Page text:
Jonathan Bomar: Graduate student puts his heart into cardiac research

Jonathan Bomar joined the University of Maine Graduate School of Biomedical Science and Engineering in 2014 after earning undergraduate degrees in geological sciences and psychology at Michigan State University.

His current research examines how stem cells become heart muscle. The goal of his dissertation is to engineer therapeutic heart tissue in a lab.

He envisions his research leading to “stem cell Band-Aids” — or patches of stem cells grown in Petri dishes that could replace damaged heart cells. The healthy cells, he says, would incorporate their way into the heart and begin to contract.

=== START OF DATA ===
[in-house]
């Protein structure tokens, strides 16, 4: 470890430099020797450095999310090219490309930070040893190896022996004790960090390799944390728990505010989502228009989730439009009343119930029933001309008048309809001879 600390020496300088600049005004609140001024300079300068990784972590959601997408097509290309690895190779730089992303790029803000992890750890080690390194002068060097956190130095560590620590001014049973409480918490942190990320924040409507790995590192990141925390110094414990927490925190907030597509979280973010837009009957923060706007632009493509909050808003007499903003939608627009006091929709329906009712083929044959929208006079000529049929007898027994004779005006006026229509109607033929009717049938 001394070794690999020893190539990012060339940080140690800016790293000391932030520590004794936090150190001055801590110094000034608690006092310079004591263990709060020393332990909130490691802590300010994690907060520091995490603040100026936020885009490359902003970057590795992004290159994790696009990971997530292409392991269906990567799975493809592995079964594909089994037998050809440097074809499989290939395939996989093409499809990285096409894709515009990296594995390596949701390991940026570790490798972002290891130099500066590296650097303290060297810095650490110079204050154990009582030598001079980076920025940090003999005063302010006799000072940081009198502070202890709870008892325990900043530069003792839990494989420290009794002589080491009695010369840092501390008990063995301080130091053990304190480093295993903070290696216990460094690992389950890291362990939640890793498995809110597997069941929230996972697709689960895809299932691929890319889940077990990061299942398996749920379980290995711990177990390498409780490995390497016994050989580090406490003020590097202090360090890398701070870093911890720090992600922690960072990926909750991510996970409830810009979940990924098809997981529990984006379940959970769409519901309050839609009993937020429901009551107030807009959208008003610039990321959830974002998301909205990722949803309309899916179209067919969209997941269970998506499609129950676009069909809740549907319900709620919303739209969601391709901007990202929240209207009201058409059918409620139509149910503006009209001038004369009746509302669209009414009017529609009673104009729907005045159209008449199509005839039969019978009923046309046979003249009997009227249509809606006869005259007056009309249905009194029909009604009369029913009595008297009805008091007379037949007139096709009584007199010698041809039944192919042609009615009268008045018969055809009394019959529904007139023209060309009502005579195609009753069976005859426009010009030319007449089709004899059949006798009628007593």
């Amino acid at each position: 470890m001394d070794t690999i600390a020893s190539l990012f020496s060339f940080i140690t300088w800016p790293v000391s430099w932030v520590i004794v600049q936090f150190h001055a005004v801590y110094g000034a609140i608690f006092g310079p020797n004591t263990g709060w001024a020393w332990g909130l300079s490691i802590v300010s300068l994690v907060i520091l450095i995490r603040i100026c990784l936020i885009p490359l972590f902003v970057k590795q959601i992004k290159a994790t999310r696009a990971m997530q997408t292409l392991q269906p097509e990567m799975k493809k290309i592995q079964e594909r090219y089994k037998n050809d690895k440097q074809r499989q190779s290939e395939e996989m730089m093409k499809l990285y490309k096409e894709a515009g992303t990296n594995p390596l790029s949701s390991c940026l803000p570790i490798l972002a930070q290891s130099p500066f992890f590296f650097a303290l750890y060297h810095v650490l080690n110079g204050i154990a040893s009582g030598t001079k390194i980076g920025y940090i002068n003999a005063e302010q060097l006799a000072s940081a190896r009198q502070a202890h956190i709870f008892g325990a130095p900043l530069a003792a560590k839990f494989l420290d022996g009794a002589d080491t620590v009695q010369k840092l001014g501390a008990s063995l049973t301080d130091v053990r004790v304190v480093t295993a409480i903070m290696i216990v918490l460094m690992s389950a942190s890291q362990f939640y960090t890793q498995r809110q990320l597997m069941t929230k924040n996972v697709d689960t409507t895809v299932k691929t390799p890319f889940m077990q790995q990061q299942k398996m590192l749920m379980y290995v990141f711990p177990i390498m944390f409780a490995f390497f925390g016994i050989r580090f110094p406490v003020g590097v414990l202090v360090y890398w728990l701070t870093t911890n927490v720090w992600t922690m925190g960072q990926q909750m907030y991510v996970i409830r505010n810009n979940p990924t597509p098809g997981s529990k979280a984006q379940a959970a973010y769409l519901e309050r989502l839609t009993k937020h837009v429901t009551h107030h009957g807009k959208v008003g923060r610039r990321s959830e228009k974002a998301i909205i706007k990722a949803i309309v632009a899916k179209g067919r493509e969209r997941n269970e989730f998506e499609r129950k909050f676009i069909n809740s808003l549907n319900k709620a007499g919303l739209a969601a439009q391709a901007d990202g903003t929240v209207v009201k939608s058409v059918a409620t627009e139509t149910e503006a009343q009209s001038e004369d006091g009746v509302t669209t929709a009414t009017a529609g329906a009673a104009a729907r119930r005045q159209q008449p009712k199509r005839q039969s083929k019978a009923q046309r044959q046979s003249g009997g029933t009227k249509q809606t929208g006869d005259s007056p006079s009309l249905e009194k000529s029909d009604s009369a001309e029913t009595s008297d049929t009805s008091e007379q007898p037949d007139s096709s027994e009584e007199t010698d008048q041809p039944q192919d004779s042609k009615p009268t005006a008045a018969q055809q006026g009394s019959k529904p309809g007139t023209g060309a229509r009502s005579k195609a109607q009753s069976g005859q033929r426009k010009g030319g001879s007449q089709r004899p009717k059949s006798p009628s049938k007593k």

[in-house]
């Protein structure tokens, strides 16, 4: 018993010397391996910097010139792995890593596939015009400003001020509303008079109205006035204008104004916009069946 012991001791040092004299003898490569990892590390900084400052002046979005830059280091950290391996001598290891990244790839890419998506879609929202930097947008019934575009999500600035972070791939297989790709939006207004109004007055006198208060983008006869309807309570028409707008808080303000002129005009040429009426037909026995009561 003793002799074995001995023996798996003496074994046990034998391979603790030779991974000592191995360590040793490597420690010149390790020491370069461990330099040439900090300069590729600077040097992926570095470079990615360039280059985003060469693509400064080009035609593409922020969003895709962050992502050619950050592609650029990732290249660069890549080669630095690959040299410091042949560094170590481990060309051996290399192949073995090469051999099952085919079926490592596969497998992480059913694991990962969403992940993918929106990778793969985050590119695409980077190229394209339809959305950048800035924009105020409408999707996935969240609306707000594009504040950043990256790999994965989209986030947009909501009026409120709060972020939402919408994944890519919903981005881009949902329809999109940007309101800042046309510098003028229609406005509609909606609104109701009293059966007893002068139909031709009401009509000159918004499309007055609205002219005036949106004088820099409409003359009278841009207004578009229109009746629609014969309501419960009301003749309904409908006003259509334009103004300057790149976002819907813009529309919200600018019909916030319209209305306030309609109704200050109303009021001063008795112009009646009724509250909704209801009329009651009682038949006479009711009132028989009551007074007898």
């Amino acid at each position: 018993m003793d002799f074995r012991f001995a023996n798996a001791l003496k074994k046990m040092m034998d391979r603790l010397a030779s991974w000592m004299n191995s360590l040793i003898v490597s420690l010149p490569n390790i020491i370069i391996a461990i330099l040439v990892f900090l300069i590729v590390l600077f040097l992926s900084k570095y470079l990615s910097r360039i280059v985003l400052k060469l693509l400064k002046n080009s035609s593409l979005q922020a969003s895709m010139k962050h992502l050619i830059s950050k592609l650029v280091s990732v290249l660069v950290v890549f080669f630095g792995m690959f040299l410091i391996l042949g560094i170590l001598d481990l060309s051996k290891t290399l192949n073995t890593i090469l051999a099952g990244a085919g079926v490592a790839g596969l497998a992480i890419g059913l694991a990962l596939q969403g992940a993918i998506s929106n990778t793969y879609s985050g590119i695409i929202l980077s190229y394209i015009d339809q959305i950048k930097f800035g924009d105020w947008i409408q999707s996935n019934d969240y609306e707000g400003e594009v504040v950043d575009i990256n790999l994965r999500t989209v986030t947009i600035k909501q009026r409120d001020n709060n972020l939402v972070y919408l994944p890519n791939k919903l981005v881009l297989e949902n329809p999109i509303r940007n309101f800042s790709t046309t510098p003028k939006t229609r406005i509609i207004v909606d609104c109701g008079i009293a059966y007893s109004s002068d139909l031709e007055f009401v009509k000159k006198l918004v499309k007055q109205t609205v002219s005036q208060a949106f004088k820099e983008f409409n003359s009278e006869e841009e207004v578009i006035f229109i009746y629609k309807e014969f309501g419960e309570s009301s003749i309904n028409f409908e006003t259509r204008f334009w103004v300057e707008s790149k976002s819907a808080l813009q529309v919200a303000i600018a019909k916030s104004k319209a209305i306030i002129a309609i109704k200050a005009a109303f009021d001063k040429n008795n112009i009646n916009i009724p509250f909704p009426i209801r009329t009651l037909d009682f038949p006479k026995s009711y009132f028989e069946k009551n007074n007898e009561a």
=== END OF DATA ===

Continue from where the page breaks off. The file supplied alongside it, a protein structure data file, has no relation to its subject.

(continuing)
Bomar conducts his research at FIRST, the Frontier Institute for Research in Sensor Technologies, formerly known as the Laboratory for Surface Science & Technology (LASST).

He wants more students to become aware of the opportunities and resources for biomedical engineering research at UMaine.

“Many people don’t know that FIRST has biological research happening here,” Bomar says. “It is a highly collaborative facility and you don’t have to be in engineering to work here. You could be a chemist or biologist and use the same equipment to produce new technology.”

The full profile on Bomar is on the UMaine Research website.

Contact: Christel Peters, 581.3571